Healing after an adoption needs to happen for all involved. Certainly the birth parents are grieving and need to heal as they take on a new role as birth parents and figure out how to have a relationship with their child and his or her parents. This takes time, patience, and courage; three things that birth parents have as they make the decision to place their child. Adoptive parents need this too, and so often we forget that we too are in the process of healing. As an adoptive parent, it took time for me to feel connected completely to this little baby and feel like he was really my son. It also took time for my relationship with the birth parents to take shape and for us to find a comfortable pattern of communication and connection. It took patience with myself to realize I also was grieving the loss of carrying my son in my own womb. I needed to allow myself to grieve and find peace as I accepted that I was a mommy now and forever. It also took patience as I realized my husband’s process of grieving and acceptance was at a different pace than mine. Finally it took courage on both our parts to trust that this new family formation of parents, birth parents and child was really OK and all of us would always stay connected in whatever way we felt comfortable with.

Healing after an adoption is different for everyone involved. Acknowledging you are in need of healing is sometimes the first step. Getting the help you need takes time, patience and courage. Don’t be afraid to reach out to those around you: family, birth parents, and counselors. Allowing yourself to heal helps to open your heart to accept more love from those who love you the most. Finding peace and acceptance helped my family become closer and created a place were our son would be nurtured, accepted and loved by all his parents.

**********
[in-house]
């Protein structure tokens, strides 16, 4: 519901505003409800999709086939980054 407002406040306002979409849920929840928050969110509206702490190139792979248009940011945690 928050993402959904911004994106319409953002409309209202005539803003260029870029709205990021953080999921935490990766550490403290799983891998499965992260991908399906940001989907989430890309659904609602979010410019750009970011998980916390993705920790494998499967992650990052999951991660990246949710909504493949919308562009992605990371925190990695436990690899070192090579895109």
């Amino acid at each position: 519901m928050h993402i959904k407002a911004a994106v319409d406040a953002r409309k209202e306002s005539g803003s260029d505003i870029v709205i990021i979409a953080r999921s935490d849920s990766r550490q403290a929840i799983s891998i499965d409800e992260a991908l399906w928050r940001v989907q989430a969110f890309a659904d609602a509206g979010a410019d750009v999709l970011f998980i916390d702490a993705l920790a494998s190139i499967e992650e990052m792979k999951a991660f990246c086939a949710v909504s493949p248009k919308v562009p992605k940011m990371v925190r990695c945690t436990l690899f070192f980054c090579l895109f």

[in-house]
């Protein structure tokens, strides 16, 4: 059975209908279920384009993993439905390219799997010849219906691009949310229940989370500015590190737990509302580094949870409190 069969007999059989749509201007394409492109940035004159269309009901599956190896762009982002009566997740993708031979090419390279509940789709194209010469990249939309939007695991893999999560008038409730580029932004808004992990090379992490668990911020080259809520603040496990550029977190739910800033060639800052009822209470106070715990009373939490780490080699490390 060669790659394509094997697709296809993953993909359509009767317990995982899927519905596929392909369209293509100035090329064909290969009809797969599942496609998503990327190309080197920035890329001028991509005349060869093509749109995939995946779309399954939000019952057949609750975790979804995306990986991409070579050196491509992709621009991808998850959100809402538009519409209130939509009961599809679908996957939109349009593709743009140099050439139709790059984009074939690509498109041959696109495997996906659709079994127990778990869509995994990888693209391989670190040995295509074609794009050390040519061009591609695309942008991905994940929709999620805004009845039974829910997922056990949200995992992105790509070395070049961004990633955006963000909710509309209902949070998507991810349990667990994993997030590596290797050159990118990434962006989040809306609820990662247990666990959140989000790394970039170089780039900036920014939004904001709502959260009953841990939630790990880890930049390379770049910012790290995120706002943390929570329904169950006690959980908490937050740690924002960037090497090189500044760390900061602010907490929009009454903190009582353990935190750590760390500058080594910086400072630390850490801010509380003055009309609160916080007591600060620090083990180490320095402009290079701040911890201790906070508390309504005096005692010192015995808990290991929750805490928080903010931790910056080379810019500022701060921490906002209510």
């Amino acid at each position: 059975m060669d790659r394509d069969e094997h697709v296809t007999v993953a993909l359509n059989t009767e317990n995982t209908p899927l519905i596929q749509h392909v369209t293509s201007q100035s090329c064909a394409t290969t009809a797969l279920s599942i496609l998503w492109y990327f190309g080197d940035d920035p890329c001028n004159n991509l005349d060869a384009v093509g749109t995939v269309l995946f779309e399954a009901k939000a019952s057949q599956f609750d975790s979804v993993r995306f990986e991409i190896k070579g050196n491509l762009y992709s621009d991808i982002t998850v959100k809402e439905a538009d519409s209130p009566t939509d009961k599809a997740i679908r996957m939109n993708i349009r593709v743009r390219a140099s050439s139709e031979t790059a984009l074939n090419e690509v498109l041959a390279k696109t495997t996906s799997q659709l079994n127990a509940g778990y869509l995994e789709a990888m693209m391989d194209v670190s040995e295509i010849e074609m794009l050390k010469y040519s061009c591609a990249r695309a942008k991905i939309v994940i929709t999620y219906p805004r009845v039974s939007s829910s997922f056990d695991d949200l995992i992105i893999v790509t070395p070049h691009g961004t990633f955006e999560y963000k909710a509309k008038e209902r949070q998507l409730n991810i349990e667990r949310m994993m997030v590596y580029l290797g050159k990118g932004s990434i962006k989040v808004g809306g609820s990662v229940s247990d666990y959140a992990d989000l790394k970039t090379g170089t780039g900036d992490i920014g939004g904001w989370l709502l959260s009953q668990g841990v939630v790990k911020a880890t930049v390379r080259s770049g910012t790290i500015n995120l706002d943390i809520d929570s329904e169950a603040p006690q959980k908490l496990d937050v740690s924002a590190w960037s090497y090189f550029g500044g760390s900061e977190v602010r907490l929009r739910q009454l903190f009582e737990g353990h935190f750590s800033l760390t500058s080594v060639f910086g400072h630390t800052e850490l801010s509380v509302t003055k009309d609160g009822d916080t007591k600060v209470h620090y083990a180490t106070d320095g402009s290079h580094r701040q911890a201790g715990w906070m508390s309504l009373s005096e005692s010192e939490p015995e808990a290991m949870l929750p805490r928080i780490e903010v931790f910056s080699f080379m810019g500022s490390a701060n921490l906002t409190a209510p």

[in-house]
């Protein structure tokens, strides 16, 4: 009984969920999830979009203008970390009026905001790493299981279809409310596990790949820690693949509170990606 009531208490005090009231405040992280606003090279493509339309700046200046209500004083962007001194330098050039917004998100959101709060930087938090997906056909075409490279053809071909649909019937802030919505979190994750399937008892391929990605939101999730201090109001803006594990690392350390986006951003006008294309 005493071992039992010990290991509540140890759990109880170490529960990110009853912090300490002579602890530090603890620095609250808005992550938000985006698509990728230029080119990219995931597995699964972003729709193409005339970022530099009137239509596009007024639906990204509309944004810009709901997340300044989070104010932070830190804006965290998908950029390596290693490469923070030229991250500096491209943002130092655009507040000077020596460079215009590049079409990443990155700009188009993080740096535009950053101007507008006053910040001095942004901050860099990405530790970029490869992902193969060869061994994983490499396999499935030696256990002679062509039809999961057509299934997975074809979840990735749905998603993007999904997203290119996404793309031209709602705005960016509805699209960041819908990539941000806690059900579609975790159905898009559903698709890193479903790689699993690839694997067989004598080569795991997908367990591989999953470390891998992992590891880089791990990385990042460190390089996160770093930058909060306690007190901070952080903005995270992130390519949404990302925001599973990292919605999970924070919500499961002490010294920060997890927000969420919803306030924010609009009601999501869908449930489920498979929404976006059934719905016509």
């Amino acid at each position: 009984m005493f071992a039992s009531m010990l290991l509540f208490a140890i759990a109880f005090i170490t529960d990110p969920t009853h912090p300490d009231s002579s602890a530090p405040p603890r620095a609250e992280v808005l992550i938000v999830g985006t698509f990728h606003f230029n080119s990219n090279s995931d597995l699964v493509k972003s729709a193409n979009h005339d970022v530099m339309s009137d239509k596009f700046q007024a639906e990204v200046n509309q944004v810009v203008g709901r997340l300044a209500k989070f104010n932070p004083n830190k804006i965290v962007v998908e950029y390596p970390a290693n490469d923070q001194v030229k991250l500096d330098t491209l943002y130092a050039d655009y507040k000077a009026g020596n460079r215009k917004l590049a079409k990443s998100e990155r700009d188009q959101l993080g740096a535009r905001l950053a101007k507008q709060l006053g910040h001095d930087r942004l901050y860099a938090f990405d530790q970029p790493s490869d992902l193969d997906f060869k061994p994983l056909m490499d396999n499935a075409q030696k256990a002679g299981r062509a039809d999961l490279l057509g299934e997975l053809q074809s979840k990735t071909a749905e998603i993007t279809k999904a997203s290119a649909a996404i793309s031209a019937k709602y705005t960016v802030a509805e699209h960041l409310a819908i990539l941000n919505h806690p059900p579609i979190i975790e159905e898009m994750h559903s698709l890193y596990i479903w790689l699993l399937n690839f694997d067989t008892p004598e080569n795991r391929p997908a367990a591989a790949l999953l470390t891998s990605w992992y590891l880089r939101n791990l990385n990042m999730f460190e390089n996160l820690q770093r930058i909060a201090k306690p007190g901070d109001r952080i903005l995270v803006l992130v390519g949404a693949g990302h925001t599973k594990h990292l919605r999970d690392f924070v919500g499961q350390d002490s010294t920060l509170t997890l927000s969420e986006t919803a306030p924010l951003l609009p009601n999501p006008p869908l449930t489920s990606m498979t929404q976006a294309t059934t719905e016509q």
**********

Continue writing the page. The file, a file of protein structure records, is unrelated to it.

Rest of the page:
8 Simple Ways to Make Your Birthmother Letter Stand Out

For families seeking to adopt, it can be hard to decide what to focus on when writing a Birthmother Letter. For birth mothers, reading through multiple profiles while considering the options for her and her child’s future can be similarly challenging. Here are a few tips to help adoptive families develop a letter that rises to the top of the stack and connects with birth parents.

Standing Out from the Crowd1. Use concrete examples.

One of the best ways to paint a picture that helps a potential birth mother visualize the sort of parent(s) you might be is to provide vivid concrete examples. Instead of simply describing your daily routine, mention how you’ll incorporate your child into the things you do. Are there fond experiences from your childhood that you look forward to sharing with your little one? Perhaps birth mom can relate. Use sensory language to describe what you may see, hear, feel, taste, or see, to make your words come to life and communicate warmly.

2. Show empathy.

Reach out to birth mom directly, especially at the beginning and ending of your letter. While you don’t know exactly what she may be dealing with while considering open adoption, acknowledge that this is a special time in her life and that you want to be there for support if she needs it. Each birth mom’s story is different; so don’t make assumptions. We don’t know that this is the most difficult thing she’s ever done before, and even if it is, she doesn’t need anyone to add pressure by telling her that. Continue reading »

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Are Babies Too Distracting?

The Murphy’s are a current IAC adoptive family from San Leandro. They’ve been to several support groups, and Donal Murphy has written a modest proposal for future meetings:

My wife and I have been attending the monthly support group meetings at our adoption agency, Independent Adoption Center (IAC), to keep fresh and up-to-date on some of the important issues in open adoption. It also helps provide a sense of momentum in our journey and an opportunity to connect with other adoptive parents in-waiting. And of course it doesn’t hurt that there’s always bowls of candy in the IAC lobby. I find it very satisfying that regardless of where I plop down, there’s a bowl within arms-length. Thank you IAC candy fairy!

Each time we go there’s usually a guest adoptive couple at the meeting who’ve brought their baby along to give their perspective on whatever the topic is that night. At a recent meeting, there were not one, but three couples present who had recently adopted, one baby as young as eleven days old.

But I’m very displeased! Those babies are an absolute and utter distraction and I urge the IAC to ban them from these meetings! I’m transfixed. I’m mesmerized. I’m spellbound by these tiny bundles of cuteness. So captivated am I that in Charlie Brown fashion, the facilitator’s words at the meeting sound exactly like those of Charlie’s teacher: “Wah, wah, wah, wah…” How am I supposed to learn and stay up-to-date with all of this distraction? It’s unacceptable!